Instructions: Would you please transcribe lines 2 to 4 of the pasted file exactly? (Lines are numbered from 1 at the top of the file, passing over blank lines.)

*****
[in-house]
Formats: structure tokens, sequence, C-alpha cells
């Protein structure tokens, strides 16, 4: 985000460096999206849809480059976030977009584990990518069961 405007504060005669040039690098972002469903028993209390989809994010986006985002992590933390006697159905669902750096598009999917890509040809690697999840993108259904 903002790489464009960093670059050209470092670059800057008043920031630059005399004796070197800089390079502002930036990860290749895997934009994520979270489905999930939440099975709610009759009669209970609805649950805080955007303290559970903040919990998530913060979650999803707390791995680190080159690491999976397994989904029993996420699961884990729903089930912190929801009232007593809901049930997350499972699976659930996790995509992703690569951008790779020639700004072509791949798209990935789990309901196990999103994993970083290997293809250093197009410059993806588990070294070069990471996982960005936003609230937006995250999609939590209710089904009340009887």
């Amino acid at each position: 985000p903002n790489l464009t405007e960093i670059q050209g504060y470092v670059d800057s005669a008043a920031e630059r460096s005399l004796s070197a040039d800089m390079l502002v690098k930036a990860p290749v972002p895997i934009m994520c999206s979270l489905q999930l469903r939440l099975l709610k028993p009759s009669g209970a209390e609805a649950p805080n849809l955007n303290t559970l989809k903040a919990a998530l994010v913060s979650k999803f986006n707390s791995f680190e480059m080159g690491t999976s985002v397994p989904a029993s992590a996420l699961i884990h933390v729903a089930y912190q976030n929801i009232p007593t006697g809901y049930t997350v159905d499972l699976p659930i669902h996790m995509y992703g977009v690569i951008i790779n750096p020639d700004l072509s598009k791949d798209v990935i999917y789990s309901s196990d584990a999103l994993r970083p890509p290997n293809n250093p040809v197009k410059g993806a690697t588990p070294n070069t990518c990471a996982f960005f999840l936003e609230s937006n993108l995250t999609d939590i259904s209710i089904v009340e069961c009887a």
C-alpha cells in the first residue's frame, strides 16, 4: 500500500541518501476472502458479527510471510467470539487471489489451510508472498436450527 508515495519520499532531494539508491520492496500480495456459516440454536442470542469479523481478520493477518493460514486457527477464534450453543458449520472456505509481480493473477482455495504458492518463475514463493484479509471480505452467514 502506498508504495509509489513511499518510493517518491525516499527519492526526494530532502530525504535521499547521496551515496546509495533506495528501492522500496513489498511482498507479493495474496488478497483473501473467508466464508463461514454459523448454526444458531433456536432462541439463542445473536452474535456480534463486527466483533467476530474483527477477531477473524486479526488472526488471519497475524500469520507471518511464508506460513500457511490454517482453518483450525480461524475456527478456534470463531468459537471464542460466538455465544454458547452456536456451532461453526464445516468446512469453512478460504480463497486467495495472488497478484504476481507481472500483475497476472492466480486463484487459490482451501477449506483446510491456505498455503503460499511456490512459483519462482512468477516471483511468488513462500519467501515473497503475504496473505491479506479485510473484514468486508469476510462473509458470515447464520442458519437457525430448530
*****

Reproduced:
Formats: structure tokens, sequence, C-alpha cells
């Protein structure tokens, strides 16, 4: 985000460096999206849809480059976030977009584990990518069961 405007504060005669040039690098972002469903028993209390989809994010986006985002992590933390006697159905669902750096598009999917890509040809690697999840993108259904 903002790489464009960093670059050209470092670059800057008043920031630059005399004796070197800089390079502002930036990860290749895997934009994520979270489905999930939440099975709610009759009669209970609805649950805080955007303290559970903040919990998530913060979650999803707390791995680190080159690491999976397994989904029993996420699961884990729903089930912190929801009232007593809901049930997350499972699976659930996790995509992703690569951008790779020639700004072509791949798209990935789990309901196990999103994993970083290997293809250093197009410059993806588990070294070069990471996982960005936003609230937006995250999609939590209710089904009340009887």
């Amino acid at each position: 985000p903002n790489l464009t405007e960093i670059q050209g504060y470092v670059d800057s005669a008043a920031e630059r460096s005399l004796s070197a040039d800089m390079l502002v690098k930036a990860p290749v972002p895997i934009m994520c999206s979270l489905q999930l469903r939440l099975l709610k028993p009759s009669g209970a209390e609805a649950p805080n849809l955007n303290t559970l989809k903040a919990a998530l994010v913060s979650k999803f986006n707390s791995f680190e480059m080159g690491t999976s985002v397994p989904a029993s992590a996420l699961i884990h933390v729903a089930y912190q976030n929801i009232p007593t006697g809901y049930t997350v159905d499972l699976p659930i669902h996790m995509y992703g977009v690569i951008i790779n750096p020639d700004l072509s598009k791949d798209v990935i999917y789990s309901s196990d584990a999103l994993r970083p890509p290997n293809n250093p040809v197009k410059g993806a690697t588990p070294n070069t990518c990471a996982f960005f999840l936003e609230s937006n993108l995250t999609d939590i259904s209710i089904v009340e069961c009887a």